In this article, we’ll consider factors that make a desktop a good buy at a reasonable price and discuss what you may have to—and absolutely should not—give up when you opt for a low- or mid-priced model.
From Bare-Bones To Bells & Whistles
It is an inescapable fact that most things with lots of “gee whiz” features are either expensive or represent a compromise in quality somewhere. You cannot expect a midrange PC to have high-end internal workings and a bunch of external niceties, too.
A good way to determine what features may put your desktop out of reach is to run through the “Configure Your PC” process on a PC manufacturer’s Web site. You can add and drop features at will and get a good feel for how much they add to the cost of the computer. Below, we’ll outline key features to consider, followed by a listing of some solid desktop choices. Note that all the desktops in our article include Windows 7 unless you choose otherwise.
Power When You Need It
Processor power and system memory are two of the criteria that can separate low-to-midrange systems from their higher-end cousins. For standard business operations, a dual-core processor is sufficient. However, if you perform processor-intensive operations, such as video editing or advanced spreadsheet formula calculations, you might want a quad-core machine. For memory, look for at least 2GB of RAM, which will speed multi-tasking and complex processes. Memory is often inexpensive to upgrade. If you can afford to, move up to 4GB or 8GB of memory (assuming your system supports the higher capacities) for better performance.
The Data Store
One place you may not need to splurge is on data storage, unless you work with giant graphics or video files. Business documents tend to be small, so 500GB (or even 250GB) of storage space may well be sufficient. Often, higher-end machines may have big storage capacities, and this is a good place to trim the fat.
The exception to this rule is if you install and run multiple programs with big footprints. For this reason, if your PC will come preformatted into multiple virtual drives (such as C: and D:), make sure the C: drive has enough capacity for your programs.
The View Doesn’t Matter
You may not need a dedicated, high-end graphics card unless you work with graphics, video, or CAD (computer-aided design) programs or plan to use a mammoth monitor. Many business PCs come with what is called “integrated” graphics, meaning the graphics card is built into the motherboard.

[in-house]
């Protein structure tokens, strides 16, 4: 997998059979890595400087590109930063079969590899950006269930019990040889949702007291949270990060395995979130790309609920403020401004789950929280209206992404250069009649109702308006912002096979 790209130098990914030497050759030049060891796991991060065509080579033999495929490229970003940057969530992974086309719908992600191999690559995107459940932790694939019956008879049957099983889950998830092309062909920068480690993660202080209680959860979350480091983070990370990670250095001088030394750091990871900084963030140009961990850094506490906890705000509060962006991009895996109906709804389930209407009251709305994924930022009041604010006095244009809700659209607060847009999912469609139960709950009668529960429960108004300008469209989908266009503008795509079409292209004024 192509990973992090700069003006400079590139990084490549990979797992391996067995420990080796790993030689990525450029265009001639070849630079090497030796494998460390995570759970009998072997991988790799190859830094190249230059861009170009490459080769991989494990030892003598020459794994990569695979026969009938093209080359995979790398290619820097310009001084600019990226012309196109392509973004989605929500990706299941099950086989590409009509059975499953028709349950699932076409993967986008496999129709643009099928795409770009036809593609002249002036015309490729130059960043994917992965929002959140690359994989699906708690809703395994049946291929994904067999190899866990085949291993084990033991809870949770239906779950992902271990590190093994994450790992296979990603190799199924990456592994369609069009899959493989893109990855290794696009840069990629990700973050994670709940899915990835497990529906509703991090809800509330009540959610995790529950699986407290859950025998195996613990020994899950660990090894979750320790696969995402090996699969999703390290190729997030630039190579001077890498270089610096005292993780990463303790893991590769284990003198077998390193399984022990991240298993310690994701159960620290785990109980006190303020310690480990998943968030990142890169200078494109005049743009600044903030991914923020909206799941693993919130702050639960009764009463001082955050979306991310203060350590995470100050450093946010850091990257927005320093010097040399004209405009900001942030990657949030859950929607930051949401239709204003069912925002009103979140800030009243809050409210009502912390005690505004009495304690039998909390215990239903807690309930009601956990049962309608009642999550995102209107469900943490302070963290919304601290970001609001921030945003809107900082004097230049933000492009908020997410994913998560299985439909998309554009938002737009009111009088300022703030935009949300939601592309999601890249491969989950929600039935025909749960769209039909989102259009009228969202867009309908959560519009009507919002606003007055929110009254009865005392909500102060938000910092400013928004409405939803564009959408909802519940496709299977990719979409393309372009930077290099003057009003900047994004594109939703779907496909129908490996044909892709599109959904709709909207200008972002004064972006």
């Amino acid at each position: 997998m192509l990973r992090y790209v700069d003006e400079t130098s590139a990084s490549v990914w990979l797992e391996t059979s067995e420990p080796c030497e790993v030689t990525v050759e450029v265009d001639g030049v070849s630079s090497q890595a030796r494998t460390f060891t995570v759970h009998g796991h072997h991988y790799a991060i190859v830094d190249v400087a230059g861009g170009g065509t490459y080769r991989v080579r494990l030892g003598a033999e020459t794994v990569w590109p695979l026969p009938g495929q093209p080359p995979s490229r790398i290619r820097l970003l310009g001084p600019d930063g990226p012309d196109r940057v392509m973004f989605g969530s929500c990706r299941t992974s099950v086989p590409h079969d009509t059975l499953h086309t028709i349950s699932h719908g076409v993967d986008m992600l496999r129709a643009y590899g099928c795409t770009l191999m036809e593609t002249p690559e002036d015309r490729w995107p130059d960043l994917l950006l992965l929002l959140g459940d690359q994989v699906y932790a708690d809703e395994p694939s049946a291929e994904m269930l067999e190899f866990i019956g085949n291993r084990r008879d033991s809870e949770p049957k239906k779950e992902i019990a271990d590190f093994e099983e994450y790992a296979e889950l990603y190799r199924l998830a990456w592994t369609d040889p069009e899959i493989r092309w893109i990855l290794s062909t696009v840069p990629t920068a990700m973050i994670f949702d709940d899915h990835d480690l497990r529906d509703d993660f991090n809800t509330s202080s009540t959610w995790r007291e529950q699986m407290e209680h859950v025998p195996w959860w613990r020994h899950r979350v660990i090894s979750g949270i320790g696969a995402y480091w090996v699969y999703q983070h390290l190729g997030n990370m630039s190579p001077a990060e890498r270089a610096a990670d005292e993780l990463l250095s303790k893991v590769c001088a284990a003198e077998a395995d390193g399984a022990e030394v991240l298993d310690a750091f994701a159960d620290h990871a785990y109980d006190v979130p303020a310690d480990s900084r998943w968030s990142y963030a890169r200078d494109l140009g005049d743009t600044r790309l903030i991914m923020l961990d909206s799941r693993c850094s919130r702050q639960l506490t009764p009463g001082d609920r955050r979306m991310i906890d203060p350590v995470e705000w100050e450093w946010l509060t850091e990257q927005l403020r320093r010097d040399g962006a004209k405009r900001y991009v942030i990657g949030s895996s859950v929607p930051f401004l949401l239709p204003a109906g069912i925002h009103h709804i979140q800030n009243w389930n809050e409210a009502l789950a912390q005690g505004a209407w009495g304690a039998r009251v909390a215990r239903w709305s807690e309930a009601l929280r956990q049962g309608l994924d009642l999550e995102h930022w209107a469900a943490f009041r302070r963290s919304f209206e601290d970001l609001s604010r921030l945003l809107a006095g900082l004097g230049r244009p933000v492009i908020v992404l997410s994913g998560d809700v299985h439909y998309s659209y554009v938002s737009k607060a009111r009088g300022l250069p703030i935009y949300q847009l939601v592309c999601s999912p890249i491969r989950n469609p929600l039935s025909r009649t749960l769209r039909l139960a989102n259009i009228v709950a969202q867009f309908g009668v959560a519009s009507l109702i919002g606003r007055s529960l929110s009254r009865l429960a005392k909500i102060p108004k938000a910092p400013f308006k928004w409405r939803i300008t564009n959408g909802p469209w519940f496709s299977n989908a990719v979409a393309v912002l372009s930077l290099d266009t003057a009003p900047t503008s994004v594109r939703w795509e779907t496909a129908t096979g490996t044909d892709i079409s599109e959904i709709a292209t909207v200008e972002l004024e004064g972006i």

High-end systems sometimes include expensive gaming-style cards that are overkill for many small businesses. If you think you will need a graphics card down the road for architectural drawings or marketing videos, it can cost less to purchase one now than to add one later via an expansion slot.
Room To Grow
Speaking of expansion slots, you don’t need a slew of them. One of the big differentiators between low-to-mid-priced PCs and their high-end brethren is power supplies. A basic power supply cannot drive a bunch of cards without overheating, so there is little need for multiple expansion slots. Provided you have USB ports to expand with external devices, a couple of extra slots—and maybe a second hard drive bay—is enough.
Depending on how you use your PC, you may need a flash card reader, a sound card with audio in and out (microphone and speakers) and an Ethernet card for your wired network. Wireless chips—both Wi-Fi and Bluetooth—may be important, as well. It’s usually less expensive to get these things at the outset rather than pay for them to be added later. Beyond these peripherals, most add-ons are window dressing. Some businesses may have a use for touchscreen technology, but it is far from a “must-have” feature for many, at this point.
This Article is written by Kashif Raza. Find uverse coupon code and coupon codes at connectionfly.